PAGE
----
Old Site Exhumed, Mostly Gone

Lulu glares out from a sea of compression artifacts.

During my last two years of high school (c. 1998 to mid-2000), a friend and I began an “art website.” Our intention was to have a place to post our writings and visual work, and to solicit similar submissions from others around Internet. Our mascot was the enraged chimp pictured above, Lulu. The site received some modest interest from various users around the Web, and from a few of our friends at school. All in all, not an unsuccessful project.

However as high school came to a close, we grew tired of maintaining the site. We tossed around the idea of maintaining it while we went to our respective colleges, but eventually decided to shut it down. We would be too busy with better endeavors, and no one wanted to log into our hosting service to keep  the old high school art site afloat. We posted the EOL announcement on the site and applied a bullet wound to old Lulu with MS Paint. It was most certainly over.

Continue reading “Old Site Exhumed, Mostly Gone”

Dwarf Fortress Interviews

Dwarf Fortress screen

Before the week is out I wanted to post to the NYT interview with the Adams brothers, who design and build the incredible labor of love that is Dwarf Fortress.

I had the opportunity to interview Tarn Adams (audio and transcript available), who programs the game, for the game preservation project I worked on in school (all interviews are here at the Center for American History). Tarn is a standout guy, who is awfully generous with his time considering the colossal task ahead of he and his brother. He gave a great interview that illuminated important parts of their game-making, which is in kind with the idiosyncratic and singular quality of Dwarf Fortress.

Check out the NYT interview — Tarn has thoughtful and provoking comments on playing games these days.

And, if you haven’t tried Dwarf Fortress, give it a go sometime. I played it for a year on and off – one day I’d like to make a return to it. It’s not as hard as all that, really – although you should have the wiki open as you play.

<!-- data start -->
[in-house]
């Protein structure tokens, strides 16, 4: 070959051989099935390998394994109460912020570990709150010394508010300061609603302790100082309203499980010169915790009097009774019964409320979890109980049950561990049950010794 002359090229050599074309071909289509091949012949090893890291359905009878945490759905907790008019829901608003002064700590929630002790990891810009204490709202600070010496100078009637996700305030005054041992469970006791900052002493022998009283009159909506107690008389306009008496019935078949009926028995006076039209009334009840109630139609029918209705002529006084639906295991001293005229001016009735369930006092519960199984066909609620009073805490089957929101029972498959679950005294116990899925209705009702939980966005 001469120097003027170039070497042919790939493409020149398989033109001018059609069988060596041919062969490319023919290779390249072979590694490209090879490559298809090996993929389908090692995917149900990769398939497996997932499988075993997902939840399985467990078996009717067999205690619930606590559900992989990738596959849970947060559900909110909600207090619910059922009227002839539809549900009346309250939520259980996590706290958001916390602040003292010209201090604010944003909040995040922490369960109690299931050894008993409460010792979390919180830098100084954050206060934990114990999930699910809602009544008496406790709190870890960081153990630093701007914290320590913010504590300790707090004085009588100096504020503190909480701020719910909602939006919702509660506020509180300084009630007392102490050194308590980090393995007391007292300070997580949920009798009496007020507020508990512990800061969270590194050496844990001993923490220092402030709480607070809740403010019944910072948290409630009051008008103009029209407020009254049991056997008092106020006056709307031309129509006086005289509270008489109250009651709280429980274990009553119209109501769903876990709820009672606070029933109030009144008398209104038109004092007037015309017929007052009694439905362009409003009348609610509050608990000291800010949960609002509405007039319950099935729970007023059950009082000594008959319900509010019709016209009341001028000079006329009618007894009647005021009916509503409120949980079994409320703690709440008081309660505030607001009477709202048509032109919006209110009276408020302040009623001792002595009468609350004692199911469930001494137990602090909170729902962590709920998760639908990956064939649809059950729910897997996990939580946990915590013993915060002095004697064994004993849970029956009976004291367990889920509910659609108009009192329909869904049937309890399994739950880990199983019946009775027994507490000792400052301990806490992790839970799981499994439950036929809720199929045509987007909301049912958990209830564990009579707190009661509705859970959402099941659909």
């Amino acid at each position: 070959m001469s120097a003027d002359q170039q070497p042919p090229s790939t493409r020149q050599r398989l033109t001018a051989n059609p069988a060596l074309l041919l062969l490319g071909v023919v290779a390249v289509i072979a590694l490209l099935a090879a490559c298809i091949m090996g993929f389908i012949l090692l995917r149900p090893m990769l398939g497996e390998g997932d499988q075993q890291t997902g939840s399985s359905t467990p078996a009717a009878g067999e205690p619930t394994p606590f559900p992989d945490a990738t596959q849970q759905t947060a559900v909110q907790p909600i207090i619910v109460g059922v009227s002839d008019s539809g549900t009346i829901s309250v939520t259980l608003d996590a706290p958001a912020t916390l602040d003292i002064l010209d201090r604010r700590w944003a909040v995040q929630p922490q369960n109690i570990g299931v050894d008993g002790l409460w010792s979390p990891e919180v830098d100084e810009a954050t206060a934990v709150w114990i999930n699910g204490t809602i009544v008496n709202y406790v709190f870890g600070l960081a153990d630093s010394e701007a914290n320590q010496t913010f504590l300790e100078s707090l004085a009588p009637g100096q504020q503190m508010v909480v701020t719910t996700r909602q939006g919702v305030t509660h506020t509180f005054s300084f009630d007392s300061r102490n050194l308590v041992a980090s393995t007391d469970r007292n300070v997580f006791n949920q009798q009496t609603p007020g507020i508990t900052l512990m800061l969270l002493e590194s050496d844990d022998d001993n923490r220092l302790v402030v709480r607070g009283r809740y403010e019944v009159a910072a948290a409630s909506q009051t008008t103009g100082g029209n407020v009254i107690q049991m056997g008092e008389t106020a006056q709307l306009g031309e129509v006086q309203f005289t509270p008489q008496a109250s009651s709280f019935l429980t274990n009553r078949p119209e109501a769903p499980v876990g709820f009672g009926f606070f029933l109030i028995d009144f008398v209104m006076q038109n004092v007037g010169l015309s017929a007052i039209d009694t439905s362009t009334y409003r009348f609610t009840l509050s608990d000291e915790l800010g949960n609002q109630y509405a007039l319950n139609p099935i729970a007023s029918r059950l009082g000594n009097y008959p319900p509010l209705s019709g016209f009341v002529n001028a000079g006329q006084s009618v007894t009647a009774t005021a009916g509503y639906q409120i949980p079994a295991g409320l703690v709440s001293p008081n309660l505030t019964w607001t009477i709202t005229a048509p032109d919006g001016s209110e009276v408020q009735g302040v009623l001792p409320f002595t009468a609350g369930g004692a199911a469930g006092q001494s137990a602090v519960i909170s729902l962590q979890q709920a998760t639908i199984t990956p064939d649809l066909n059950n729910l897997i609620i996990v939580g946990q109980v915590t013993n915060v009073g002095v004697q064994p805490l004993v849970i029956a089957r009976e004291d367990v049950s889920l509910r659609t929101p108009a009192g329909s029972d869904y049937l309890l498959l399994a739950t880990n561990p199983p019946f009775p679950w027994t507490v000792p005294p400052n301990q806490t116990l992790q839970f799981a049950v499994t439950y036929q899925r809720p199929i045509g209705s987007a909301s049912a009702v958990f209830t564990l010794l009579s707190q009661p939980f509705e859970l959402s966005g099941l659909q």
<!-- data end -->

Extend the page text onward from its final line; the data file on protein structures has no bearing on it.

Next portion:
From My Archives: Derrida’s Archive Fever

Green Fire

Below is a review of Derrida’s Archive Fever. The idea was to relate the lecture to practicing archivists and record managers. This was a really engaging read, and I think Derrida successfully articulates the archive impulse, with all its attendant richness and strangeness.

Archive Fever: A Freudian Impression. Jacques Derrida. Chicago: University of Chicago Press, 1998. Translated by Eric Prenowitz. 113 pages. ISBN 0-226-14367-8 paper. $14.98.

French philosopher Jacques Derrida (1930-2004) is most commonly known as the founder of deconstruction, an investigative thinking that identifies contradictions in a subject and demonstrates the essentialness of this contradiction to the meaning of the subject. For a thinker so adept at analyzing the valences of meaning in language, Derrida was unsurprisingly hesitant about the broad appeal and use of the deconstruction term, and no doubt would find fault with an overly mechanistic summation as perhaps written here. In Archive Fever, Derrida applies his intensely critical thought and evaluation to the notion of the archive as it is manifested in Sigmund Freud’s oeuvre.

Archive Fever: A Freudian Impression is a translation from the French of a published lecture Derrida delivered in 1994, and is divided into six parts: an opening note, an exergue, a preamble, foreword, theses and postscript. Derrida delivered this lecture to an international colloquium entitled “Memory: The Question of the Archives.” This leads to two caveats for the interested reader. Although blurbs on the paperback reference Derrida’s discussion of electronic media and more broadly the role of inscription technology in the psyche and in the archives, this is not the focus of his discussion, but is only part of a larger examination of the archive notion in Freud’s works. The reader should also know that this a later work of Derrida, and as such references ideas and investigations discussed in earlier works, particularly the essay Freud and the Scene of Writing (1972). This means some of Derrida’s passages can be disorienting if the reader is not familiar with the works of Derrida and Freud. Thankfully Derrida takes pains to convey his meaning through multiple expressions, so the reader has many opportunities to understand the ideas at play.

Continue reading “From My Archives: Derrida’s Archive Fever”